January 16th, 2021

Popular restaurant closes

By Lethbridge Herald on August 19, 2015.

Herald photos by Ian Martens Coco Pazzo, one of the cityÕs long time Italian restaurants, unexpectantly closed its doors earlier this week without much notice to staff or customers.

Melissa Villeneuve
Lethbridge Herald
No more gnocchi will be served at Coco Pazzo. The popular Italian restaurant on 3 Avenue South was closed without notice on Monday night, leaving employees without jobs and customers shaking their heads.
Formerly Trevi’s, Coco Pazzo was a popular place to eat for more than 20 years. Tony Rose and his partners sold the business in October 2014.
A sign taped to the outside of the door states, “It is with heavy heart that we say that Coco Pazzo will be closed indefinitely,” signed Coco staff.
Phone calls to the restaurant rang unanswered.
According to a former employee, an email was sent by the owner to staff stating “they were done.”
A post on the business’ Facebook page reads, “Larry, the current owner of CoCo Pazzo, has decided to close our beloved restaurant which was a second home to many of us. Thanks to anyone who was employed here at one time or another and thanks to the many, many customers who graced our doors, your patronage was always welcome.”
Comments on the Facebook page from former customers and employees expressed disbelief and sadness at the restaurant’s closure.
Some employees are wondering if they will receive their final paycheques and customers are looking for refunds on recently purchased gift certificates.
According to Alberta Employment Standards, if an employee feels they have not received pay they are entitled to, they can lodge a complaint.
Resolution of the dispute must first be attempted directly with the employer. If unsuccessful, complaints may be submitted within six months of termination of employment. Complaints can be filed online at http://www.work.alberta.ca under Employment Standards. Or by calling toll-free 1‑877‑427‑3731.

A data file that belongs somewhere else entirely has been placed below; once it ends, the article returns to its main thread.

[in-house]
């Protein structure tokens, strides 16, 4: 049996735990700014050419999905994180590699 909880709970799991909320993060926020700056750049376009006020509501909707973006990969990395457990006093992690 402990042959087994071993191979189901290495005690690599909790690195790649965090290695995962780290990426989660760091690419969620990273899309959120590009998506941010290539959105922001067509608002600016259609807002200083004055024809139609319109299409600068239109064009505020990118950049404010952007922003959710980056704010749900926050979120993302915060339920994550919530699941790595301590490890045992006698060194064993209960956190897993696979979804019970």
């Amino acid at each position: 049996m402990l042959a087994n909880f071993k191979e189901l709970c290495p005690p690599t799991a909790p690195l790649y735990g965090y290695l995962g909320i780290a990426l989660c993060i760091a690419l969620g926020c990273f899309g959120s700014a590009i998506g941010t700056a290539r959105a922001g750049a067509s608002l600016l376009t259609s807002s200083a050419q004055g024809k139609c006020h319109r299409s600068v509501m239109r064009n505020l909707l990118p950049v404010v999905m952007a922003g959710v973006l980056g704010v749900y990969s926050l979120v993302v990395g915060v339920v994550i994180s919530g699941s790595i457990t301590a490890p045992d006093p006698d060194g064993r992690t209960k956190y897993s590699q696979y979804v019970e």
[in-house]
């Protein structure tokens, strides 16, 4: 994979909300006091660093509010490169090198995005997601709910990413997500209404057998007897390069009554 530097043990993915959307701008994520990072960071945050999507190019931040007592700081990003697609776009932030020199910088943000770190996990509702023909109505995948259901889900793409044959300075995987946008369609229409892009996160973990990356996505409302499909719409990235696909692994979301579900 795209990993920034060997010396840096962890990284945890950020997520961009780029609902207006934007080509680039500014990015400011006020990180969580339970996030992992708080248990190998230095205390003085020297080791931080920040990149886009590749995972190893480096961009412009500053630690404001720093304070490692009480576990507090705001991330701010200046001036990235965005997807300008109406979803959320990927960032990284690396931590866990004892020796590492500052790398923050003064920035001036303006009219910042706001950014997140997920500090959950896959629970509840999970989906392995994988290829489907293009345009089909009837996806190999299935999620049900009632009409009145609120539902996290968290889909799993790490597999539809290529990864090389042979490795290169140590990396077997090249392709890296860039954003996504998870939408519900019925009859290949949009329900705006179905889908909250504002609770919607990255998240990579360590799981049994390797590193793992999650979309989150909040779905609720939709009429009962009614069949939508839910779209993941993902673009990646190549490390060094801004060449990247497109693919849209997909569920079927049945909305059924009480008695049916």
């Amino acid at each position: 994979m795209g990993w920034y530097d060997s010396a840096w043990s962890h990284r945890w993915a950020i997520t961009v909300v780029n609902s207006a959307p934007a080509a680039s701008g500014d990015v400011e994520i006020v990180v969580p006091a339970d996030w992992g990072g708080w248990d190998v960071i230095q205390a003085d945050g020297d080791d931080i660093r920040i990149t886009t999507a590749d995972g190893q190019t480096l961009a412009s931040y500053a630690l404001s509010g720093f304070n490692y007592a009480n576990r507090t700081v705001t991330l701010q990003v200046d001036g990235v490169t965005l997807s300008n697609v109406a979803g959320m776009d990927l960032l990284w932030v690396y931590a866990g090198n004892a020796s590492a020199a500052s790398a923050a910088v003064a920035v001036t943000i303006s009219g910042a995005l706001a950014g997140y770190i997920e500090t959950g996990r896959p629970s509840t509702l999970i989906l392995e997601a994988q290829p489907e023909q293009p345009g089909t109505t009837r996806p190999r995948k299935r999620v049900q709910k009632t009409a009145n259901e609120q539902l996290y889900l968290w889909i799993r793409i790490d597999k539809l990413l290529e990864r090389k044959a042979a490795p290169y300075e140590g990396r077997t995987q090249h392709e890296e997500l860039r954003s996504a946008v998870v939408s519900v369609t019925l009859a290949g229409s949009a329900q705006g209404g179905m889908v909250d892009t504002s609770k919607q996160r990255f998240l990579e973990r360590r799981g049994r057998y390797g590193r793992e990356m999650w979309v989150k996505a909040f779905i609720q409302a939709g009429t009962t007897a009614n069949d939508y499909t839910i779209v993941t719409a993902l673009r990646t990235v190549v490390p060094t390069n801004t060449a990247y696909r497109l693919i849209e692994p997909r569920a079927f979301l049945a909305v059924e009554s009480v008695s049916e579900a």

Leah Brownridge, marketing and communications co-ordinator for the Better Business Bureau (BBB), said those who have unused gift certificates may be out of luck.
“It really depends on that business,” said Brownridge. “There’s a few things that can happen. Unfortunately, those gift cards may in fact just be worthless from now on, which is really a shame.”
Sometimes a competitor may accept that gift card to help patrons out, she explained, even though they are not associated with the closed business.
“We do encourage people when buying or receiving gift cards to ask what happens if they go out of business. Ideally it’s most helpful for consumers to find out ahead of time before they purchase gift cards… so they know where a business stands on that kind of situation.”
A consumer could file a complaint with the BBB, which then contacts the business to attempt to resolve it. However, Brownridge said it’s dependent on the business to acknowledge and respond to those complaints. If it’s an accredited business, they have made a commitment to do so.
“If they’re not accredited, then if they don’t answer, that really limits what BBB can do.”
Coco Pazzo is not listed as accredited with the BBB.

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